Here’s something new for all the IT Consultants in Boston to consider.
Security issues seem to be a top concern of new Cloud users. These issues were addressed by the company and progress is being made. Here’s a few thoughts from a Network World article that we found interesting:
Soon after its release, the browser came under criticism for the alleged risks it poses to user privacy and security. The main issues revolve around the browsing data logged by the company and its handling of SSL traffic.
In a dialog with digital rights watchdog the Electronic Frontier Foundation (EFF), Amazon tried to alleviate some of the fears associated with Silk’s split-browser architecture. For one it clarified that HTTPS requests do not use cloud acceleration and are routed directly to users.
Not everyone is convinced that switching to Cloud Computing is safe for their business. They might reconsider in light of this latest find.
The cloud-based design of Amazon’s Silk browser has positive security side effects because it encrypts all traffic between users and websites, especially important when connected over unprotected Wi-Fi networks where session hijacking attacks can occur easily, the company said.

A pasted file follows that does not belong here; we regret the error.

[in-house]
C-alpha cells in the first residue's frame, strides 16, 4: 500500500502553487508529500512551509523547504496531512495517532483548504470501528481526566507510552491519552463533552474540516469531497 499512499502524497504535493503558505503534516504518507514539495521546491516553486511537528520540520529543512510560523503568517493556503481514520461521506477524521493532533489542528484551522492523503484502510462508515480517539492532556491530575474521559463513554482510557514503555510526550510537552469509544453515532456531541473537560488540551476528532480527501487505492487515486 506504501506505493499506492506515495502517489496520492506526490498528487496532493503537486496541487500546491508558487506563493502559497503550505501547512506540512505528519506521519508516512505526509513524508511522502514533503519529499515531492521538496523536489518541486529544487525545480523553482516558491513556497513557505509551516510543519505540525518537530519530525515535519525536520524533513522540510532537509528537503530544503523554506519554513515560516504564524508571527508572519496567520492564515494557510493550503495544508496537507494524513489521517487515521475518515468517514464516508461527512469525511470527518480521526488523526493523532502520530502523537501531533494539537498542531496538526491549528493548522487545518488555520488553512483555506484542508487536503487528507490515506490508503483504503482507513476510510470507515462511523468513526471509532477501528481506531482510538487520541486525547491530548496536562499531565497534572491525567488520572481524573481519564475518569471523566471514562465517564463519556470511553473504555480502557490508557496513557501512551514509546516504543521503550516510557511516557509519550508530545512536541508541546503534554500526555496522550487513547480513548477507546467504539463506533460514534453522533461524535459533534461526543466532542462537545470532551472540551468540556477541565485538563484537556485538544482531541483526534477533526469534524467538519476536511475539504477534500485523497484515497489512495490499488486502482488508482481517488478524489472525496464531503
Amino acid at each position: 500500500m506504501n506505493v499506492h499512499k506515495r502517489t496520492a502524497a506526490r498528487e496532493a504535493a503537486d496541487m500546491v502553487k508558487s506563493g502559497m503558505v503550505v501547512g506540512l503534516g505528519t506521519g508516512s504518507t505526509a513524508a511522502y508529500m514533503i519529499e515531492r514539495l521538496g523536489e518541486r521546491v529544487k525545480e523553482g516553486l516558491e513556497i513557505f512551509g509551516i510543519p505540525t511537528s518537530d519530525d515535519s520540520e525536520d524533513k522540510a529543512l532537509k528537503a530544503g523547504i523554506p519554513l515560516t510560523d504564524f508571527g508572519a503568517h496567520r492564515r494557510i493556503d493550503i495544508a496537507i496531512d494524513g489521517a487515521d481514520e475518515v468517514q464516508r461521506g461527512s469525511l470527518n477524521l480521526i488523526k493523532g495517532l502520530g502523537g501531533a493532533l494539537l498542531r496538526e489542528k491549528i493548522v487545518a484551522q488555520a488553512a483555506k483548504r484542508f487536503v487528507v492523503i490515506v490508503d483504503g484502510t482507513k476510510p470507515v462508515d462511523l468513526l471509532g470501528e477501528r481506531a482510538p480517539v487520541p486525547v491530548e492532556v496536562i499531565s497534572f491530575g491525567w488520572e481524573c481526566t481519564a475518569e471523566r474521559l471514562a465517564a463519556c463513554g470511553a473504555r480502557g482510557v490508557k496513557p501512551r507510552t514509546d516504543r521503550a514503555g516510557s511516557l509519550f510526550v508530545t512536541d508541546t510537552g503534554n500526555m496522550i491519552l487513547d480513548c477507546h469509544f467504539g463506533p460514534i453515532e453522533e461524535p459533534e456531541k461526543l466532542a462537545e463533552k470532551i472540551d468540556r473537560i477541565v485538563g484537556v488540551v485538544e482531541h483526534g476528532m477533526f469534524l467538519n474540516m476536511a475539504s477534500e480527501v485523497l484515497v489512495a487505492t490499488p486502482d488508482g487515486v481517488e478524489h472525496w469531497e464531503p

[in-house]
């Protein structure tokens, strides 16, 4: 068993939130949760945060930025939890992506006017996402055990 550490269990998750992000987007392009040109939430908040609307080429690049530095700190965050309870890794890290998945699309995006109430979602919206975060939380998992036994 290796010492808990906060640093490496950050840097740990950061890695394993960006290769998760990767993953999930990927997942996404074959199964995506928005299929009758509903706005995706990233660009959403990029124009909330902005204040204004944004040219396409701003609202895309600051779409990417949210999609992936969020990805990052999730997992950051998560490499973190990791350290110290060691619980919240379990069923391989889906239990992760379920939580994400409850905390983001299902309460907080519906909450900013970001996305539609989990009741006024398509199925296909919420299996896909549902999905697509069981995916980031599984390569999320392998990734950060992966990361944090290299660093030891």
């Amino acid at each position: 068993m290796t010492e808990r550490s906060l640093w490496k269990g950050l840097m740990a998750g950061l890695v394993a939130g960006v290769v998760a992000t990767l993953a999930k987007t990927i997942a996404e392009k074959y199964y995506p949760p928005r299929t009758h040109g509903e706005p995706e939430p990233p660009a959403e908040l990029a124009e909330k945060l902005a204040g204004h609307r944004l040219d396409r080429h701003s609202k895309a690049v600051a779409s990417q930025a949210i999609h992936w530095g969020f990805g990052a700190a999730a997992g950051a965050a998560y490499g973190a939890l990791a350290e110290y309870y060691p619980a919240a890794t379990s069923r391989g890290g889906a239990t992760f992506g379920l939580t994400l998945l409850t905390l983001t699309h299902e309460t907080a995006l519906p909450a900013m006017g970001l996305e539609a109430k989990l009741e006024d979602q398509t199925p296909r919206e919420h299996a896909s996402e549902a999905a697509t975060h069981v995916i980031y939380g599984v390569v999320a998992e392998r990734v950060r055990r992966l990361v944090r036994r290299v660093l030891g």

Amazon developed Silk to increase browsing performance on its new Android-based tablet, the Kindle Fire, by leveraging the power of the company’s AWS servers to process and optimize Web content requested by users.
“The persistent SPDY [networking protocol] connection between the user’s tablet and Amazon’s servers is always encrypted,” the EFF said. “Accordingly, if you are using your tablet on an open WiFi network, other users on that network will not be able to spy on your browsing behavior.”
There are still concerns that “this type of connection can cause problems with some services. For example, many third-party applications don’t work over HTTPS on Facebook, and websites that load external resources have similar issues, because unsigned content is insecure.”
Have you taken a look at the Cloud yet? Have you made a choice to venture out there yet? Let us know we’d like to hear your stories.
If you would like to read the entire NetworkWorld article just click here